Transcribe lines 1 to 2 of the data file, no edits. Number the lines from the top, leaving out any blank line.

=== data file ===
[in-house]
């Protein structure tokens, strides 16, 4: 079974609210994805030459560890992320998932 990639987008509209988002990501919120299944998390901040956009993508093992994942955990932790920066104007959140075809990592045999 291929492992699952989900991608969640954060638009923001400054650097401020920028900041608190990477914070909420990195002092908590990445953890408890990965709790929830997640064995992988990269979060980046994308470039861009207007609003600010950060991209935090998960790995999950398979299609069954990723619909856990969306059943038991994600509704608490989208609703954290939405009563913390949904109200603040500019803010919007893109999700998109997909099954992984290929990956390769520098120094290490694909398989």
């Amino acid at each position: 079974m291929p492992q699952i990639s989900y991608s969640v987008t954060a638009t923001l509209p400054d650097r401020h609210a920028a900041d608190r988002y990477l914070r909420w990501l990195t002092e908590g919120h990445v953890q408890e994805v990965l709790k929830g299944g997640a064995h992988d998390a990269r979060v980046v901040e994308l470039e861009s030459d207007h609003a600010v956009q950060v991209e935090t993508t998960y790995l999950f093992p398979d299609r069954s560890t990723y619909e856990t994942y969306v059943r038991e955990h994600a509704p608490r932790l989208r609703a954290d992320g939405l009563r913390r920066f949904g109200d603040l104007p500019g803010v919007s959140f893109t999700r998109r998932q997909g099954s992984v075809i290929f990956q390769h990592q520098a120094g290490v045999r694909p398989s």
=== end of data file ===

[in-house]
């Protein structure tokens, strides 16, 4: 079974609210994805030459560890992320998932 990639987008509209988002990501919120299944998390901040956009993508093992994942955990932790920066104007959140075809990592045999 291929492992699952989900991608969640954060638009923001400054650097401020920028900041608190990477914070909420990195002092908590990445953890408890990965709790929830997640064995992988990269979060980046994308470039861009207007609003600010950060991209935090998960790995999950398979299609069954990723619909856990969306059943038991994600509704608490989208609703954290939405009563913390949904109200603040500019803010919007893109999700998109997909099954992984290929990956390769520098120094290490694909398989």